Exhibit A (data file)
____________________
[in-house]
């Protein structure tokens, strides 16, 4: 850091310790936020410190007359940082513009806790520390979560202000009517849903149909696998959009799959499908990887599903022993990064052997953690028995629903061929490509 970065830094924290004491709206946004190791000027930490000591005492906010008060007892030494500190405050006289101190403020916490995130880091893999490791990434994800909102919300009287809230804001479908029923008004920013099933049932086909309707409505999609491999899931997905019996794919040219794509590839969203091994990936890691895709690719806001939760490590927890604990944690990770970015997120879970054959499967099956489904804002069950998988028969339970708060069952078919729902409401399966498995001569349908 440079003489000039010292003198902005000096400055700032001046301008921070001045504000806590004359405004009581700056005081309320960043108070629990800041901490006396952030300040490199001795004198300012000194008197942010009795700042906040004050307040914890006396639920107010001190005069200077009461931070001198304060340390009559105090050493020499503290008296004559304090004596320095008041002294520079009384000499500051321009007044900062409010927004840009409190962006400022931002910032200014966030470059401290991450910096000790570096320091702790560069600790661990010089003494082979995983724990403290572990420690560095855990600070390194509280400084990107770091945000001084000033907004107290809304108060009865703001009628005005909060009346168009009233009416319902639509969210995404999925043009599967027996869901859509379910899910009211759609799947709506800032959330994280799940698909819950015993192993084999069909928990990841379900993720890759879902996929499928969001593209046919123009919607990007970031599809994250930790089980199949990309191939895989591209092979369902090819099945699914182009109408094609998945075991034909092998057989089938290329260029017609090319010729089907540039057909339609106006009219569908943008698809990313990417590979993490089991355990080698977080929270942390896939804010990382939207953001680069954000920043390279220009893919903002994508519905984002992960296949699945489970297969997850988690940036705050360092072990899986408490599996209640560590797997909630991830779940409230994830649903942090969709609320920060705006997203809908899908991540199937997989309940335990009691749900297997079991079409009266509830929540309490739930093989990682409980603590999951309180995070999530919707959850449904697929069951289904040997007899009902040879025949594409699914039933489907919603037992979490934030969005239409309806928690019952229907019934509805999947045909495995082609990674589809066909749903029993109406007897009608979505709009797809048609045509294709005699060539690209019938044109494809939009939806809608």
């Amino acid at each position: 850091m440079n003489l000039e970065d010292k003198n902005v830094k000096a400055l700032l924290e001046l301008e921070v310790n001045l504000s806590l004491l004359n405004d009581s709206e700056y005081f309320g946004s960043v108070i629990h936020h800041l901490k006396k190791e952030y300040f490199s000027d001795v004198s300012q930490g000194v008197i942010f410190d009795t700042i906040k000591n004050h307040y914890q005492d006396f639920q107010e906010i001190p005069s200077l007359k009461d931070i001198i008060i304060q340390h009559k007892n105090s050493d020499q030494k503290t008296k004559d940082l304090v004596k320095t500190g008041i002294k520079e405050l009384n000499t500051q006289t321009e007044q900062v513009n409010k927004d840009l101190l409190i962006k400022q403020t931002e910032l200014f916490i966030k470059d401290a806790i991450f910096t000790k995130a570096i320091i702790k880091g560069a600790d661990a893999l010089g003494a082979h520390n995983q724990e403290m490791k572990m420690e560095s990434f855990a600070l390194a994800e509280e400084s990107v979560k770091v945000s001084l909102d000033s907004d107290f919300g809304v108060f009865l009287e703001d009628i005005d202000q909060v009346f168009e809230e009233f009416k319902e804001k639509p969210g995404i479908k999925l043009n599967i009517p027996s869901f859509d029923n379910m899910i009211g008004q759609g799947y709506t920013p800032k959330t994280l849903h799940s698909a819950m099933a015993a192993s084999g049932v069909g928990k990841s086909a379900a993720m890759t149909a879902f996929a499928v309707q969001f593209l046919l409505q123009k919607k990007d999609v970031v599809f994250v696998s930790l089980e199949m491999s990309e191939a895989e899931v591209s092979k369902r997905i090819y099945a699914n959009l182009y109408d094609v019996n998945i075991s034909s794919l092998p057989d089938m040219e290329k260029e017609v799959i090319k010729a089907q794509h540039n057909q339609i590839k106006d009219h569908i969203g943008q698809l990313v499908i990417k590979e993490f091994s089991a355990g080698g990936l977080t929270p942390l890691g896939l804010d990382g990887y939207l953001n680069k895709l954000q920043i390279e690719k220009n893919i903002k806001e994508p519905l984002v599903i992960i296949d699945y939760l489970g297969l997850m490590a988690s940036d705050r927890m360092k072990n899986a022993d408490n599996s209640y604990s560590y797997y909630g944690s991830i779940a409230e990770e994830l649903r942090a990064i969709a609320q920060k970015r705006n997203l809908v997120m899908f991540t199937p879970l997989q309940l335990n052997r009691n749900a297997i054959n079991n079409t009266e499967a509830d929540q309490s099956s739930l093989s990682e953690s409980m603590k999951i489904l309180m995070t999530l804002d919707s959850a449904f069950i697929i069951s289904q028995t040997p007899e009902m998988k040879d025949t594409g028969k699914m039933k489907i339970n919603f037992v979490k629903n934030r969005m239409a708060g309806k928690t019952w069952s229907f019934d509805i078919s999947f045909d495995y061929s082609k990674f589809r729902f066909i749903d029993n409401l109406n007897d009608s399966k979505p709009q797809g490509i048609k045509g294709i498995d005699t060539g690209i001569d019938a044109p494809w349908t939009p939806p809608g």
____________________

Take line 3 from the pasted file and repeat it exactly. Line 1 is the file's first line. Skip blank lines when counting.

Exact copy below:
């Amino acid at each position: 850091m440079n003489l000039e970065d010292k003198n902005v830094k000096a400055l700032l924290e001046l301008e921070v310790n001045l504000s806590l004491l004359n405004d009581s709206e700056y005081f309320g946004s960043v108070i629990h936020h800041l901490k006396k190791e952030y300040f490199s000027d001795v004198s300012q930490g000194v008197i942010f410190d009795t700042i906040k000591n004050h307040y914890q005492d006396f639920q107010e906010i001190p005069s200077l007359k009461d931070i001198i008060i304060q340390h009559k007892n105090s050493d020499q030494k503290t008296k004559d940082l304090v004596k320095t500190g008041i002294k520079e405050l009384n000499t500051q006289t321009e007044q900062v513009n409010k927004d840009l101190l409190i962006k400022q403020t931002e910032l200014f916490i966030k470059d401290a806790i991450f910096t000790k995130a570096i320091i702790k880091g560069a600790d661990a893999l010089g003494a082979h520390n995983q724990e403290m490791k572990m420690e560095s990434f855990a600070l390194a994800e509280e400084s990107v979560k770091v945000s001084l909102d000033s907004d107290f919300g809304v108060f009865l009287e703001d009628i005005d202000q909060v009346f168009e809230e009233f009416k319902e804001k639509p969210g995404i479908k999925l043009n599967i009517p027996s869901f859509d029923n379910m899910i009211g008004q759609g799947y709506t920013p800032k959330t994280l849903h799940s698909a819950m099933a015993a192993s084999g049932v069909g928990k990841s086909a379900a993720m890759t149909a879902f996929a499928v309707q969001f593209l046919l409505q123009k919607k990007d999609v970031v599809f994250v696998s930790l089980e199949m491999s990309e191939a895989e899931v591209s092979k369902r997905i090819y099945a699914n959009l182009y109408d094609v019996n998945i075991s034909s794919l092998p057989d089938m040219e290329k260029e017609v799959i090319k010729a089907q794509h540039n057909q339609i590839k106006d009219h569908i969203g943008q698809l990313v499908i990417k590979e993490f091994s089991a355990g080698g990936l977080t929270p942390l890691g896939l804010d990382g990887y939207l953001n680069k895709l954000q920043i390279e690719k220009n893919i903002k806001e994508p519905l984002v599903i992960i296949d699945y939760l489970g297969l997850m490590a988690s940036d705050r927890m360092k072990n899986a022993d408490n599996s209640y604990s560590y797997y909630g944690s991830i779940a409230e990770e994830l649903r942090a990064i969709a609320q920060k970015r705006n997203l809908v997120m899908f991540t199937p879970l997989q309940l335990n052997r009691n749900a297997i054959n079991n079409t009266e499967a509830d929540q309490s099956s739930l093989s990682e953690s409980m603590k999951i489904l309180m995070t999530l804002d919707s959850a449904f069950i697929i069951s289904q028995t040997p007899e009902m998988k040879d025949t594409g028969k699914m039933k489907i339970n919603f037992v979490k629903n934030r969005m239409a708060g309806k928690t019952w069952s229907f019934d509805i078919s999947f045909d495995y061929s082609k990674f589809r729902f066909i749903d029993n409401l109406n007897d009608s399966k979505p709009q797809g490509i048609k045509g294709i498995d005699t060539g690209i001569d019938a044109p494809w349908t939009p939806p809608g």